What is gender dysphoria? Here’s what you need to know if you’re feeling uneasy with your gender
What is gender dysphoria? If you are feeling uncomfortable or uneasy with your gender identity – or if somebody you love is having these feelings – here’s what you need to know.
Gender dysphoria is a term you may have heard as transgender issues continue to be discussed more openly in society – or perhaps it’s something you want to know more about because of something you are currently going through yourself.
Whatever the reason, this handy guide is here to provide you with all the ins-and-outs, starting with the origin of the term itself along with a gender dysphoria definition.
Where does the word ‘dysphoria’ come from?
To understand what gender dysphoria is, it’s helpful to first understand its definition.
The word ‘dysphoria’ comes from the Greek word ‘δυσφορία’, which refers to a state of discomfort or unease.
Paired with ‘gender’ to create the phrase ‘gender dysphoria’, the term takes on a more nuanced meaning.
When referring to people who identify as transgender, gender dysphoria is when a person feels immense stress because their innate gender identity does not match up to the gender they were assigned at birth.
Trans men and women experience gender dysphoria, but it is also something that can be experienced by non-binary people as well.
What is gender dysphoria like?
Types of dysphoria can be broken down into classifiable subcategories, of which there are three.
Physical dysphoria is when a trans person feels distress because their physical features don’t match up with the gender they truly are.
For example, transgender men often have dysphoria about their chests, as this physical trait does not align with their true male gender.
In many cases this can be fixed with a procedure called ‘top surgery’, which involves removing the breast tissue in order to create a more ‘masculine’–appearing chest.
Social dysphoria is when a trans person feels distress in social situations, due to worries of being misgendered.
Misgendering is when the wrong name or pronouns are used to refer to a trans person, eg using he/him pronouns for a trans woman who uses she/her pronouns, and using the name she was given at birth instead of her chosen name.
This can cause dysphoria to escalate severely, especially in social situations where a trans person is likely to already feel anxious and dysphoric. The act of using the wrong name for a transgender person is called ‘deadnaming’.
Using a person’s correct name and pronouns can do more than just alleviate dysphoria.
‘Gender euphoria’ is a term used to describe the great happiness and comfort a person experiences when they are able to live and present as their true gender identity – and this is accelerated when the correct name and pronouns are used by others.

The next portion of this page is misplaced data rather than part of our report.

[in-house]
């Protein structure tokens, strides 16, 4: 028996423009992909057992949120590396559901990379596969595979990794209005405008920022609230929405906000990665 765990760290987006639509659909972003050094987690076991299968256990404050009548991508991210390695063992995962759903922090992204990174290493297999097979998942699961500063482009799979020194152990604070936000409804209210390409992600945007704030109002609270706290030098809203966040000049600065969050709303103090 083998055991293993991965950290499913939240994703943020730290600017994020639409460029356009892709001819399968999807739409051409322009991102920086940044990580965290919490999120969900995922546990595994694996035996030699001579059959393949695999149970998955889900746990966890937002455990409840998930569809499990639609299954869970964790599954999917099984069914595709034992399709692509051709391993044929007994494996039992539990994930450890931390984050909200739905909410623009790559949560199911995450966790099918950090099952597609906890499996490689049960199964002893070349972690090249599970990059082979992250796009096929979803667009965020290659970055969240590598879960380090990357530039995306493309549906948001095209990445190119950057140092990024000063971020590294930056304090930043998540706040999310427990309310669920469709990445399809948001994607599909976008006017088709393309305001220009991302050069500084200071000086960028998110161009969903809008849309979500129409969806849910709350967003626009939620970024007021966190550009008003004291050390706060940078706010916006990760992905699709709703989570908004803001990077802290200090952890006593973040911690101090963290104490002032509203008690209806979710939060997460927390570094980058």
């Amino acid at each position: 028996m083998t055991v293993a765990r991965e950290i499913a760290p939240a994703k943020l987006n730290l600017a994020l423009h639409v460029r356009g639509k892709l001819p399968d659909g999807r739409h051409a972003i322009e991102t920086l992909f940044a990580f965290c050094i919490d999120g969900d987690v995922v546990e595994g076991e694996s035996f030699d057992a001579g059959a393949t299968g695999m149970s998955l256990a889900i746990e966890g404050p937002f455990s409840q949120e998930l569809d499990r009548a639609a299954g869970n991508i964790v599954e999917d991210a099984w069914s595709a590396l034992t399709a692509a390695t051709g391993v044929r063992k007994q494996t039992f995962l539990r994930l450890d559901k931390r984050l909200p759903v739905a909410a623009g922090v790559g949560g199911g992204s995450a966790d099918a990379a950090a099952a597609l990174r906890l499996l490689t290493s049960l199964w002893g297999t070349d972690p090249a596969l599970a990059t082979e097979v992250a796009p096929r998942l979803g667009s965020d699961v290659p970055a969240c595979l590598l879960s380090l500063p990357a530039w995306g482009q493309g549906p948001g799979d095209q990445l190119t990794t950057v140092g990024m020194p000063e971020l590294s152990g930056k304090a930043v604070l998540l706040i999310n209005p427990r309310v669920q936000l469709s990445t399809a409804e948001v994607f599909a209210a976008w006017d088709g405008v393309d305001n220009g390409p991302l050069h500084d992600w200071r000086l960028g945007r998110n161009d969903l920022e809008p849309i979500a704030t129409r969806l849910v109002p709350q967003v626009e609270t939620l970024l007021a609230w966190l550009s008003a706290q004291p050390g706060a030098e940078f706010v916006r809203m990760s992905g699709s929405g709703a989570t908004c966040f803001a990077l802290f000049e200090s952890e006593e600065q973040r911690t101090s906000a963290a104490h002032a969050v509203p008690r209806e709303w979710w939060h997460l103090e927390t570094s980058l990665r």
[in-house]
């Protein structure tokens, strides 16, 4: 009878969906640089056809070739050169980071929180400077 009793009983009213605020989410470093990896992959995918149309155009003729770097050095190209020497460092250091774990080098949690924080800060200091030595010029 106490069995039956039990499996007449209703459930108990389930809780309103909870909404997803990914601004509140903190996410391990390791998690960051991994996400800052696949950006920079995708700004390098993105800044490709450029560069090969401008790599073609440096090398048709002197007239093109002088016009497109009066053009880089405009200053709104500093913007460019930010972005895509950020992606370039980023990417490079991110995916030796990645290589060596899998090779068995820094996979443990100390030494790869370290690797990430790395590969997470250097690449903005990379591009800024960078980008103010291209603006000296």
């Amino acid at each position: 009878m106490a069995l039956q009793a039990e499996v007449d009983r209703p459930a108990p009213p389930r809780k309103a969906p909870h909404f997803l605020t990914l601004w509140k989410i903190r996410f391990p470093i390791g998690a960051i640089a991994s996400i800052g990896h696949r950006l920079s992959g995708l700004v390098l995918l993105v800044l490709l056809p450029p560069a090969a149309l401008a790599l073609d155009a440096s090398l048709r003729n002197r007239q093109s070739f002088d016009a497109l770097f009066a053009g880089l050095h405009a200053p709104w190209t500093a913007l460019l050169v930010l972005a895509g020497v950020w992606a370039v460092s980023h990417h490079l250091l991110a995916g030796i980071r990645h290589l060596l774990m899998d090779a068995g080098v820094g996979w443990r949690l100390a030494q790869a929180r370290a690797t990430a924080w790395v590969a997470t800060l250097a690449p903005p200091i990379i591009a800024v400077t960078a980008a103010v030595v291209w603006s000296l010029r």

Mental or emotional dysphoria can be used to refer to the feelings a trans person experiences when dealing with worries about their transition, and the disconnect between their true gender and the gender they were assigned at birth.
This can sometimes be the most difficult type of dysphoria to deal with, because it’s something that lingers in the mind and can be almost impossible to escape if the person isn’t given the help they need in order to transition in a way that will ease their dysphoria.
Effects of gender dysphoria on mental well-being
If left untreated, gender dysphoria can manifest and lead to social isolation, poor mental health, and, in some cases, self-harm and suicide.
One way that some transgender people help lessen their dysphoria is by altering their appearance to more accurately reflect their true gender.
This can be done in a plethora of ways, including changing their hair, wearing more ‘gendered’ clothes, and binding/padding their chest — that last one is dependent on which gender a person was assigned at birth.
Gender dysphoria can also be alleviated by medically transitioning. This includes taking hormones such as testosterone (for trans men) or estrogen (for trans women), and having gender-affirming surgeries to allow an individual’s physical body to match their gender identity.
It’s important to note that while many transgender and non-binary people choose to change their appearance, take hormones or have surgery, it’s not a required part of being trans.
Studies have shown that alleviating dysphoria greatly improves the quality of life for transgender people, from allowing children to go on puberty blockers (which are reversible should the child change their mind) to having a passport or birth certificate with the correct gender marker on it.
There are qualified gender clinicians who are trained to help people who may be questioning their gender identity or struggling with issues such as gender dysphoria.
The UK has a handful of NHS gender clinics dedicated to helping members of the transgender community with figuring out who they are, and transitioning, if that’s something they require.
There are also private clinics that people can go through. These treatments can be costly but do allow patients to medically transition faster than they would via the public health service, if that is an option available to them.
Additionally, there are organisations such as Mermaids who exist to help young trans and gender-questioning people, along with their families who may also need support.